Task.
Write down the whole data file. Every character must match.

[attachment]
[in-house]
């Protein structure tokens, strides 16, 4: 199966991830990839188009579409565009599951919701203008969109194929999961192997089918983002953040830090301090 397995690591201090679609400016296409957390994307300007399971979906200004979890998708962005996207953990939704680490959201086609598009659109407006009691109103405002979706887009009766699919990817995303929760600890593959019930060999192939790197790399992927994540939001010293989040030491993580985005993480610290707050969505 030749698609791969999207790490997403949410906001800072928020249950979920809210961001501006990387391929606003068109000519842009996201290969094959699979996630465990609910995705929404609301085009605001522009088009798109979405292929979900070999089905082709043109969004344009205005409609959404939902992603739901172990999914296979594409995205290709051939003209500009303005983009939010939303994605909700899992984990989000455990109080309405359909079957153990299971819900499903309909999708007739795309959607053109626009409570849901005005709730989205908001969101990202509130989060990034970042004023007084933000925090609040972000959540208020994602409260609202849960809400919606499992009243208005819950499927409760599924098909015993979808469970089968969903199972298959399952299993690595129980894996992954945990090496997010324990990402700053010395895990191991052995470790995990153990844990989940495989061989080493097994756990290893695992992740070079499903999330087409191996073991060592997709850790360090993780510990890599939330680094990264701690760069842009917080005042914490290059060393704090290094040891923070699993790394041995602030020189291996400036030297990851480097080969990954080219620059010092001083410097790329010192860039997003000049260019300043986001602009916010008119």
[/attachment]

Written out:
[in-house]
């Protein structure tokens, strides 16, 4: 199966991830990839188009579409565009599951919701203008969109194929999961192997089918983002953040830090301090 397995690591201090679609400016296409957390994307300007399971979906200004979890998708962005996207953990939704680490959201086609598009659109407006009691109103405002979706887009009766699919990817995303929760600890593959019930060999192939790197790399992927994540939001010293989040030491993580985005993480610290707050969505 030749698609791969999207790490997403949410906001800072928020249950979920809210961001501006990387391929606003068109000519842009996201290969094959699979996630465990609910995705929404609301085009605001522009088009798109979405292929979900070999089905082709043109969004344009205005409609959404939902992603739901172990999914296979594409995205290709051939003209500009303005983009939010939303994605909700899992984990989000455990109080309405359909079957153990299971819900499903309909999708007739795309959607053109626009409570849901005005709730989205908001969101990202509130989060990034970042004023007084933000925090609040972000959540208020994602409260609202849960809400919606499992009243208005819950499927409760599924098909015993979808469970089968969903199972298959399952299993690595129980894996992954945990090496997010324990990402700053010395895990191991052995470790995990153990844990989940495989061989080493097994756990290893695992992740070079499903999330087409191996073991060592997709850790360090993780510990890599939330680094990264701690760069842009917080005042914490290059060393704090290094040891923070699993790394041995602030020189291996400036030297990851480097080969990954080219620059010092001083410097790329010192860039997003000049260019300043986001602009916010008119």